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Shining a light on care in direct social work practice

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Hay, JK (2016) Shining a light on care in direct social work practice. PhD thesis, University of Tasmania.

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Abstract

This study critically examines how care operates as a concept and practice in direct social work practice. While ‘care’ has been positioned as a core value of the social work profession since its inception, the increasing influence of neo-liberal rationalities and evidence based practice have placed care on the periphery of social work practice. Social work scholars have promoted the incorporation of ethic of care theory into direct social work practice as a means of countering the effects of a context that is antithetical to caring practice. The research provides an original contribution to an understanding of care. I address the gap between abstract notions of an ethic of care and concrete ways of enacting care in direct social work practice, by capturing the lived experience of social workers and social work clients.
My qualitative research was guided by a grounded theory approach to answer the question: how does thinking about, doing and experiencing care in direct social work practice inform an ethic of care for the profession? Fifteen social workers and 15 social work clients from Tasmania were recruited through purposive and snowball sampling. They were interviewed using a semi-structured interview schedule. The interviews were analysed using constructivist grounded theory techniques.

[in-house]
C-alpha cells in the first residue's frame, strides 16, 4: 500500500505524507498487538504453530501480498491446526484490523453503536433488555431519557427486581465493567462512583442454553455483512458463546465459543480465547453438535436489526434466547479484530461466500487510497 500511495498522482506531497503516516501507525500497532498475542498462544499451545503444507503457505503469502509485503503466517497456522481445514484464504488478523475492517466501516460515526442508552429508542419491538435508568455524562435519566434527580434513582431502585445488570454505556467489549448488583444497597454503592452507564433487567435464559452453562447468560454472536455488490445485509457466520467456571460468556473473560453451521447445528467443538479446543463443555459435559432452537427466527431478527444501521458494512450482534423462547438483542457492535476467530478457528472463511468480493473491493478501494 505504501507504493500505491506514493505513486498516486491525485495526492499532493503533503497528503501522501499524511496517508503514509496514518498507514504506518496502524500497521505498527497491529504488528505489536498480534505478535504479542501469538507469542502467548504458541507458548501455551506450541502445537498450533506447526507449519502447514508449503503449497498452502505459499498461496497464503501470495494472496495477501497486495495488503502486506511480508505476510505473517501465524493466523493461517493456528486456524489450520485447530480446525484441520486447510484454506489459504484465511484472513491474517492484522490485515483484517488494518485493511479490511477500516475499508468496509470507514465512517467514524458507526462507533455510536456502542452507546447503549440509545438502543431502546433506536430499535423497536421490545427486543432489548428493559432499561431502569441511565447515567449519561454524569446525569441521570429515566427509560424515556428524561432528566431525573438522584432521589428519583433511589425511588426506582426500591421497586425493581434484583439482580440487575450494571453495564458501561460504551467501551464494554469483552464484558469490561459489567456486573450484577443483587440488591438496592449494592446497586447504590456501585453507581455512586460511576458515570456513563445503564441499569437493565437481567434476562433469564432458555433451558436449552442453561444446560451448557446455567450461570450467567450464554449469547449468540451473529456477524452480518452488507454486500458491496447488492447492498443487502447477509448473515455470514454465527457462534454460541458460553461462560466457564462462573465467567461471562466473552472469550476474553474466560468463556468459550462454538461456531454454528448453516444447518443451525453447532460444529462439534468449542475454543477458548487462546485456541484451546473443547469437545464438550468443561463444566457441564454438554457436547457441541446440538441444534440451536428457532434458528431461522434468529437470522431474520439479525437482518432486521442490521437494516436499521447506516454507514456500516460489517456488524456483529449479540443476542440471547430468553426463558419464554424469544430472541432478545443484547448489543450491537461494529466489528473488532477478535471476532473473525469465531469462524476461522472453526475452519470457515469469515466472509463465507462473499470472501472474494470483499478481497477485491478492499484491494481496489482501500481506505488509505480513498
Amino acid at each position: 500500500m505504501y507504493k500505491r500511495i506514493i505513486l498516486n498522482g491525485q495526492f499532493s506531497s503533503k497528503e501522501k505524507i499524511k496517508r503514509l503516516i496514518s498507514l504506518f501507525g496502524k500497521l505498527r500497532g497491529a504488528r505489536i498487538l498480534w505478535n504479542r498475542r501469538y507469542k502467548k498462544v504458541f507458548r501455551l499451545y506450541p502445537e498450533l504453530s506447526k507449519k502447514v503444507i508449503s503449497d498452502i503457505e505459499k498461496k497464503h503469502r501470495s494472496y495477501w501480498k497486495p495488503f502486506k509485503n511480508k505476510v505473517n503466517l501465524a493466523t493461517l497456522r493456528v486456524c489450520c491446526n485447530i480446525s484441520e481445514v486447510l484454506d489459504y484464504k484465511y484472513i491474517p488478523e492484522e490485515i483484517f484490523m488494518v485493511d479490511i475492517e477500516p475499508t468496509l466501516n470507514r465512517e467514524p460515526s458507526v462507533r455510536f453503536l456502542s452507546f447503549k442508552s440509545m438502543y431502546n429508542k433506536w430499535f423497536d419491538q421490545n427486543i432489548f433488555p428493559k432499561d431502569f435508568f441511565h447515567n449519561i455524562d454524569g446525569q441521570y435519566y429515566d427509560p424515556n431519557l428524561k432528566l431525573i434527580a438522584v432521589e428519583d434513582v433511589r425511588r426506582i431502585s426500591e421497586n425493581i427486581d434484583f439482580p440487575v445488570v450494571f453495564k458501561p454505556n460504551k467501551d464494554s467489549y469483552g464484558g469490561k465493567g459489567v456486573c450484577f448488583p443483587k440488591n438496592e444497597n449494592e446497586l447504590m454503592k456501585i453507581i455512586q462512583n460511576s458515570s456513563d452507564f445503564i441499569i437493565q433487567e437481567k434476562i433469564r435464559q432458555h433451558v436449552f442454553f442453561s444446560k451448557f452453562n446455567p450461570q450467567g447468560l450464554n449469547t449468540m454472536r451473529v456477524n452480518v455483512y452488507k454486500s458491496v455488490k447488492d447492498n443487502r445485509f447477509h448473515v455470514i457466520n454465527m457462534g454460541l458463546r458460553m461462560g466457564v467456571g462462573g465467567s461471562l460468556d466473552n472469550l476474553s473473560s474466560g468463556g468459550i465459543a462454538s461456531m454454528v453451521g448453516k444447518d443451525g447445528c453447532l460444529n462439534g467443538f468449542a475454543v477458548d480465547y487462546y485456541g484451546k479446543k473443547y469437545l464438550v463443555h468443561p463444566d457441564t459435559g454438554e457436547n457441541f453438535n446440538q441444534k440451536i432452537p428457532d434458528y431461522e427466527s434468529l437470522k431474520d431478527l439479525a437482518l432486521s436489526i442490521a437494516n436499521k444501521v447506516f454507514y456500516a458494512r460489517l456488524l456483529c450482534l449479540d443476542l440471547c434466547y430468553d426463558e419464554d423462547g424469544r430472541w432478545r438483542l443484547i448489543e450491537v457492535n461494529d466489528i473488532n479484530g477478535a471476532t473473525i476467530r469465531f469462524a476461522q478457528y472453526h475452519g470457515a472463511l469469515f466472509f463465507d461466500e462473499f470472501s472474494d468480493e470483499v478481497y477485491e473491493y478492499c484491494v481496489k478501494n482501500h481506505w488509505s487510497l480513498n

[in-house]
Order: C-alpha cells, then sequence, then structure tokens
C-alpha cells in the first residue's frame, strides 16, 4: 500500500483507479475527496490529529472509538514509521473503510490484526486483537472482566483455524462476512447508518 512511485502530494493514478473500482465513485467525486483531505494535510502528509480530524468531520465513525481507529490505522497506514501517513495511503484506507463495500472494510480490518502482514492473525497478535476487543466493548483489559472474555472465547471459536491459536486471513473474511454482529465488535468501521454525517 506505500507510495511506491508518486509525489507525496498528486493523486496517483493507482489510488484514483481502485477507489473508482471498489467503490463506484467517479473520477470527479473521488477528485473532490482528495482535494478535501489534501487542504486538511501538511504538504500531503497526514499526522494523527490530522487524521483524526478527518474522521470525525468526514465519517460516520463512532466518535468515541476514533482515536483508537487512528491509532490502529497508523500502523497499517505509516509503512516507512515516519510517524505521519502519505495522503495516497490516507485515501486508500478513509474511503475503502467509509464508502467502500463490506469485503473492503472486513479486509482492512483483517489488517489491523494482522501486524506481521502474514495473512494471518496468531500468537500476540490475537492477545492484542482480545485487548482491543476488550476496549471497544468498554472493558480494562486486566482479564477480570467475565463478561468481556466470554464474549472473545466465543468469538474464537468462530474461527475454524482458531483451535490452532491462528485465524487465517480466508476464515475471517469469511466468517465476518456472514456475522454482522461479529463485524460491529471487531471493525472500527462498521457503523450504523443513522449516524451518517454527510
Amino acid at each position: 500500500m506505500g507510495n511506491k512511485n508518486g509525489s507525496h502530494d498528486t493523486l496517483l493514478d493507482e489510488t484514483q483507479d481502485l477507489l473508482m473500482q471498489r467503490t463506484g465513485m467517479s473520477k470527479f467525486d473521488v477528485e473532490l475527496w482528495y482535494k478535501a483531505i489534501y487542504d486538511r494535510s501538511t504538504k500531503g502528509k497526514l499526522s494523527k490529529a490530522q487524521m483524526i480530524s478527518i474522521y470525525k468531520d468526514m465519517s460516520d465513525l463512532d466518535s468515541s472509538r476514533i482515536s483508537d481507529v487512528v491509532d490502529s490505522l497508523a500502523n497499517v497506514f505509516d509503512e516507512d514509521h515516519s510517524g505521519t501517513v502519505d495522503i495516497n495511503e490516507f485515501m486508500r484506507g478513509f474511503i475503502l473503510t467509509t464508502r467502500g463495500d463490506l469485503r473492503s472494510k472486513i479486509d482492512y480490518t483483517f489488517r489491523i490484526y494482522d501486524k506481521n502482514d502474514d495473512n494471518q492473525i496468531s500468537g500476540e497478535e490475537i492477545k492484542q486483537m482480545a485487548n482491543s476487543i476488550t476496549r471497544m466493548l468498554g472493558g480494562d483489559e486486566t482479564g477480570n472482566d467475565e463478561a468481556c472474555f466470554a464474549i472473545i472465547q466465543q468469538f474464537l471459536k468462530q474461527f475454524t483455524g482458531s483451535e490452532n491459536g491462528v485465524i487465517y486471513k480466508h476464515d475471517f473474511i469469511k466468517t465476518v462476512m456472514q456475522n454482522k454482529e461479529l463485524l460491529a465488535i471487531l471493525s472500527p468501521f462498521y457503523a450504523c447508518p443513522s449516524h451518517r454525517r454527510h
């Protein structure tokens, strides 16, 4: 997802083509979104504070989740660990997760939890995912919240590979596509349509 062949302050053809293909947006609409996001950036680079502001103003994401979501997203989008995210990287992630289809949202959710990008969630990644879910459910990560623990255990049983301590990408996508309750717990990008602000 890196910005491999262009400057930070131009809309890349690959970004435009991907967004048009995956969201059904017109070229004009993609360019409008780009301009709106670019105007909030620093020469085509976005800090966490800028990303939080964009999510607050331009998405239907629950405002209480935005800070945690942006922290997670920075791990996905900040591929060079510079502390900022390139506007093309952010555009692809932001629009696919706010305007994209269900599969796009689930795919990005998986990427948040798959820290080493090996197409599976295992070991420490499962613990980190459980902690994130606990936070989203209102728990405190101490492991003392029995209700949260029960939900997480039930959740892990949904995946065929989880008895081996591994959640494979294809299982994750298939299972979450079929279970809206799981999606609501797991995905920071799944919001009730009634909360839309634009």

Deep listening, non-judgment, a commitment to meeting needs, showing empathy and compassion, and just being there for clients in times of distress were some of the ways that social workers and clients said care was demonstrated in practice. Additionally, clients indicated mutual trust was a vital component of care. Both social workers and clients shared inspiring accounts of caring practice, however, clients also frequently mentioned experiences of uncaring practice.
On the basis of these findings I suggest a practice theory of care that is reflective of Tronto’s (1993) five dimensions of care. Extending Tronto’s conceptualisation of care, I add that an ethic of care in direct social work practice involves perceiving care as a ‘virtue’, continual evaluation of caring practice, developing trusting relationships, and balancing a commitment to social justice with care. My theory of care culminates in ‘valuing the other’. The implications of these findings are discussed, alongside ideas for future research.

Item Type: Thesis (PhD)
Keywords: Care, Social work, Direct practice, Ethics, Social workers, Clients
Copyright Information:

Copyright 2015 the author

Date Deposited: 30 Sep 2016 00:35
Last Modified: 30 Sep 2016 00:35
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